Sunday, December 30, 2012

Book Review: "Mortality"

I wouldn't presume to be equal to the task of paying an adequate tribute to Christopher Hitchens, but the HRI Book Club adopted Mortality as its selection for November and I will give it my best. The book is as much about Hitchens' as it is on the subject of mortality as the two converged as the author faced the end. Hitch would have abhorred a maudlin display or hero worship, but who can deny his impact?

Friday, December 28, 2012

Book Review: "Faitheist"

The Humanist Book Club adopted Faitheist: How an Atheist Found Common Ground with the Religious for its December discussion in preparation for an author visit to Bryant University, co-sponsored by the Humanists of Rhode Island. I found the book alternately challenging and exasperating, but its limitations are mitigated by the youth and inexperience of the author and chronological development of the memoir. Most often, the questions he raises in one part of the book, he resolves elsewhere. The logical inconsistencies are suggestive of a young author who has yet to resolve every nuance of the issues that preoccupy him. Who has?

Book Review: "Doubt"

The Humanist Book Club selection for September was Doubt: A History: The Great Doubters and Their Legacy of Innovation from Socrates and Jesus to Thomas Jefferson and Emily Dickinson by Jennifer Hecht. To say that the author's depth and breadth of knowledge is impressive is an understatement.  

The main thesis seems to be that the nature of doubt reflects the nature of belief and vice versa. According to Hecht, compulsory faith was not a part of religion until the emergence of skepticism and secularism. Belief yields to rationalism when doubters crave knowledge. When cosmopolitan life exposes believers to rival faiths, orthodoxy yields to tolerance but leaves doubters craving meaning.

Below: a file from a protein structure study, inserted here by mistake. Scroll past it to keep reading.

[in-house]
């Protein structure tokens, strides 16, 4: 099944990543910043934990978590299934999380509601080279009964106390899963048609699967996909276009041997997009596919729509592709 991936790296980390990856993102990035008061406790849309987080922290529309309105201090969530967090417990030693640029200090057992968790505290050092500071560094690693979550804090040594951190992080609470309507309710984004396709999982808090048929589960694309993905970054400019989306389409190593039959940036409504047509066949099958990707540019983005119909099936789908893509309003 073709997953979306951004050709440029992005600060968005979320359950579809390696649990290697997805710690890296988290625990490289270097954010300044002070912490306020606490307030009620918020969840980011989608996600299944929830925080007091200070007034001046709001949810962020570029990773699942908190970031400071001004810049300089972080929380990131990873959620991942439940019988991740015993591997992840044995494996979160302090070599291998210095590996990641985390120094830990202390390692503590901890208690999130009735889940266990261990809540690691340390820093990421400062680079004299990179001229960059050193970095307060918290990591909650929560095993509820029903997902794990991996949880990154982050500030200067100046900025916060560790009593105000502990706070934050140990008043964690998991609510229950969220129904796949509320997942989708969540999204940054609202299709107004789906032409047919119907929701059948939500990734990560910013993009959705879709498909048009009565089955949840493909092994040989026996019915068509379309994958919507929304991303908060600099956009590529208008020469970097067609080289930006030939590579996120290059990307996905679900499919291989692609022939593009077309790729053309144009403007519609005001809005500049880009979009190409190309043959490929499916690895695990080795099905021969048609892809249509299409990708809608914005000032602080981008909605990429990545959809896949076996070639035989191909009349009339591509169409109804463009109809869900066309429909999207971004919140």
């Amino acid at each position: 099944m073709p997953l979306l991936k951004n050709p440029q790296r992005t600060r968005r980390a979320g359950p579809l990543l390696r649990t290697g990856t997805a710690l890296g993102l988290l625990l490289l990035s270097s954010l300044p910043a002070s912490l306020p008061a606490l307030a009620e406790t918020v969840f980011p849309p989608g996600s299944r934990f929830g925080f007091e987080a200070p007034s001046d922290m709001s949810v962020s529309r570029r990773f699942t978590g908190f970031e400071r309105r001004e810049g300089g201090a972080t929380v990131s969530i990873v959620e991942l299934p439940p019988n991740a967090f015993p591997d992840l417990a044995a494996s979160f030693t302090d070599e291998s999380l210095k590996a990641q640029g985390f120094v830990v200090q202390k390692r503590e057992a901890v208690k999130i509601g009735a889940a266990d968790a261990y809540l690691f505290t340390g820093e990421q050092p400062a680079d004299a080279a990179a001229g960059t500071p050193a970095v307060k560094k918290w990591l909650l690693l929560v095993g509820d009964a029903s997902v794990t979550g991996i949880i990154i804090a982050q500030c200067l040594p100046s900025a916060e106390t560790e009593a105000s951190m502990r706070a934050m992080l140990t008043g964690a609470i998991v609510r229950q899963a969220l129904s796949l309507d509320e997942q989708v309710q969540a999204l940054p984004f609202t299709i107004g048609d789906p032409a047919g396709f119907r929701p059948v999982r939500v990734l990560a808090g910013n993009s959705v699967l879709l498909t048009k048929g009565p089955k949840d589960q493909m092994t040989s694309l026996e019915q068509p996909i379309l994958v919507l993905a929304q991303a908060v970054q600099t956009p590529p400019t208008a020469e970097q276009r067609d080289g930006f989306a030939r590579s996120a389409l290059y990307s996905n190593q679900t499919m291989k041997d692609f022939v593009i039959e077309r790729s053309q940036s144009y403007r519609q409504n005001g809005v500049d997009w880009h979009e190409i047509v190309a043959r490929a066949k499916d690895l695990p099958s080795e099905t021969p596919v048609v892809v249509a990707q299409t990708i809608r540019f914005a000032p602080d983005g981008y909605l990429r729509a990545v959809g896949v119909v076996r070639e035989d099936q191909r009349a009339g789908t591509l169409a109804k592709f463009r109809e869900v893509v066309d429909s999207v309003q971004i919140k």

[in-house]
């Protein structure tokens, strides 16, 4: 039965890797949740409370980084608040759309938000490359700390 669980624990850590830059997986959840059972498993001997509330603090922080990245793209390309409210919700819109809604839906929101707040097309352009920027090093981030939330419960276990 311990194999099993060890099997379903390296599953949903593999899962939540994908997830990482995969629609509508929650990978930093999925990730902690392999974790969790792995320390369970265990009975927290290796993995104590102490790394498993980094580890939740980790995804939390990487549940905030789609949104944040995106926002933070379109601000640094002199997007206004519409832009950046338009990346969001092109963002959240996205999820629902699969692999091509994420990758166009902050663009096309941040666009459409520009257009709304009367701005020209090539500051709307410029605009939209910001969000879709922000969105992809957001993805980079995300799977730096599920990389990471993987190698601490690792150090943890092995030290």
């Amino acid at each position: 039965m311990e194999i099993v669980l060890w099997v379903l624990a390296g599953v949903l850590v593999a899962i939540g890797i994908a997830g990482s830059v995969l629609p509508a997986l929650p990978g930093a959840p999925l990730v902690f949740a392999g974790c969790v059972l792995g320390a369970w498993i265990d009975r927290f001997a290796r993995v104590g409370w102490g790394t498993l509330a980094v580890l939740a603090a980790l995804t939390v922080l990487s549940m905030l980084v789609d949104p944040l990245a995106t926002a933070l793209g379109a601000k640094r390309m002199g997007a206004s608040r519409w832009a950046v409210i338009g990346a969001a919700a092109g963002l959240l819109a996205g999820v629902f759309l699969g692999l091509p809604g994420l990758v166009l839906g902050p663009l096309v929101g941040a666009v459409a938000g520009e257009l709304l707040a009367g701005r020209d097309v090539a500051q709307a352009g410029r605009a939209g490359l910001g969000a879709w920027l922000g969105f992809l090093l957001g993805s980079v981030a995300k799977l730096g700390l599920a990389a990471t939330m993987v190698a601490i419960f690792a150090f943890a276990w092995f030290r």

Thursday, December 27, 2012

Write-a-thon for Human Rights

On Sunday afternoon, December 16, Steve Ahlquist and I participated in the 25th annual Amnesty International Write-a-thon for Human Rights hosted by the First Unitarian Church of Providence. The event was held from 1:00-5:00. Folders were provided containing profiles, letter templates and blank paper for handwritten notes.

Volunteers wrote letters of solidarity to prisoners of conscience and to authorities appealing for the release of these prisoners. Other letters called for the investigation of harassment, intimidation, imprisonment, torture, rape, disappearance and murder of human rights activists.

Appeals for the release of prisoners of conscience were sent on behalf of political activist Nabeel Rejab (Bahrain), opposition Youth leader Zmitser Dashkevich (Belarus), human rights lawyer Gao Zhisheng (China), secularist writer Arzhang Davoodi (Iran), and the members of punk-rock collective Pussy Riot (Russia).

Letters calling for the investigation of crimes against activists were sent on behalf of Women's Link Worldwide (WLW) Program Director Mónica Roa (Colombia), The Committee of Relatives of the Detained and Disappeared in Honduras (COFADEH), Sudanese activist youth group Girifna ("We're fed up") and LGBTI activist Noxolo Nogwaza (South Africa).

Letters of solidarity--but not to authorities--were requested for Missouri inmate Reggie Clemons in a case of prosecutorial misconduct.

There was a tremendous sense of community among the Unitarians and their guests, and some momentary fanfare over the arrival of Congressman David Cicilline and Senator Jack Reed. The predominant mood was a sense of commitment to positive action. I encourage anyone who can to participate in such events in the future whenever possible.